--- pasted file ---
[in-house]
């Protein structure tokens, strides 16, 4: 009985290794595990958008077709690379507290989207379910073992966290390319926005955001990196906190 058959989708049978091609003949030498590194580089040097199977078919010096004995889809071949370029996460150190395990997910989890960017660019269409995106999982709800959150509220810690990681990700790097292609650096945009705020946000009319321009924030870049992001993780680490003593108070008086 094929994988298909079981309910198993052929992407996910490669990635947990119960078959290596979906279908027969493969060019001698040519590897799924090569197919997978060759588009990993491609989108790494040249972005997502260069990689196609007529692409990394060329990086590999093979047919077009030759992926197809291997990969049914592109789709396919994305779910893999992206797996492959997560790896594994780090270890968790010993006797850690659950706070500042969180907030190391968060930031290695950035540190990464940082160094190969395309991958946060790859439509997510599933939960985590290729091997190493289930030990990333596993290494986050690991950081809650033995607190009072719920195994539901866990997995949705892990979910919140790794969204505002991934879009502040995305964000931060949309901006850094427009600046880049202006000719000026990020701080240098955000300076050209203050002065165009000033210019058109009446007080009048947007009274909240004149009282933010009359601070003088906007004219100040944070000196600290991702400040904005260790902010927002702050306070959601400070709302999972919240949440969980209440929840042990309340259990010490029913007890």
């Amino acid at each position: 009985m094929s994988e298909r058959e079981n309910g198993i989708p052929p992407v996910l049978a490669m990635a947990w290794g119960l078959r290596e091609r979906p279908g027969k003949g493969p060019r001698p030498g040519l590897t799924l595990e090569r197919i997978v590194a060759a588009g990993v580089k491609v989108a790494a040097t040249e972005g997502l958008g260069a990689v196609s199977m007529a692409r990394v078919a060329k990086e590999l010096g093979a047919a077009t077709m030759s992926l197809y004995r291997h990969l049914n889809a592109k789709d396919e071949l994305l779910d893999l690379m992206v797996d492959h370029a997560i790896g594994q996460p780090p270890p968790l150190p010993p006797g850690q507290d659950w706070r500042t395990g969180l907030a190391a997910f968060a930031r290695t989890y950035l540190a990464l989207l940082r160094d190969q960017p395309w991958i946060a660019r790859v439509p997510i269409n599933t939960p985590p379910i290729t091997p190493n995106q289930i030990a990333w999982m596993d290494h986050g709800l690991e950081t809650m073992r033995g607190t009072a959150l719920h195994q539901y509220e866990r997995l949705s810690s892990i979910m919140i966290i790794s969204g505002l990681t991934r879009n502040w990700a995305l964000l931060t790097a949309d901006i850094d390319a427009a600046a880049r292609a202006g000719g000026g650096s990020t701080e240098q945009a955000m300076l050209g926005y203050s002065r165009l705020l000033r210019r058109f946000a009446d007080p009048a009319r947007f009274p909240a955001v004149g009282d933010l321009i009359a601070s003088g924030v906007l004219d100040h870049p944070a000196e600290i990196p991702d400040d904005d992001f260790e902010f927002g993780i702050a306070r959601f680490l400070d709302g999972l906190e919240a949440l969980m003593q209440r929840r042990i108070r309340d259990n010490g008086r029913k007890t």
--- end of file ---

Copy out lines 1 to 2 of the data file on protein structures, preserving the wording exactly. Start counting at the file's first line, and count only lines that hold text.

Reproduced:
[in-house]
């Protein structure tokens, strides 16, 4: 009985290794595990958008077709690379507290989207379910073992966290390319926005955001990196906190 058959989708049978091609003949030498590194580089040097199977078919010096004995889809071949370029996460150190395990997910989890960017660019269409995106999982709800959150509220810690990681990700790097292609650096945009705020946000009319321009924030870049992001993780680490003593108070008086 094929994988298909079981309910198993052929992407996910490669990635947990119960078959290596979906279908027969493969060019001698040519590897799924090569197919997978060759588009990993491609989108790494040249972005997502260069990689196609007529692409990394060329990086590999093979047919077009030759992926197809291997990969049914592109789709396919994305779910893999992206797996492959997560790896594994780090270890968790010993006797850690659950706070500042969180907030190391968060930031290695950035540190990464940082160094190969395309991958946060790859439509997510599933939960985590290729091997190493289930030990990333596993290494986050690991950081809650033995607190009072719920195994539901866990997995949705892990979910919140790794969204505002991934879009502040995305964000931060949309901006850094427009600046880049202006000719000026990020701080240098955000300076050209203050002065165009000033210019058109009446007080009048947007009274909240004149009282933010009359601070003088906007004219100040944070000196600290991702400040904005260790902010927002702050306070959601400070709302999972919240949440969980209440929840042990309340259990010490029913007890």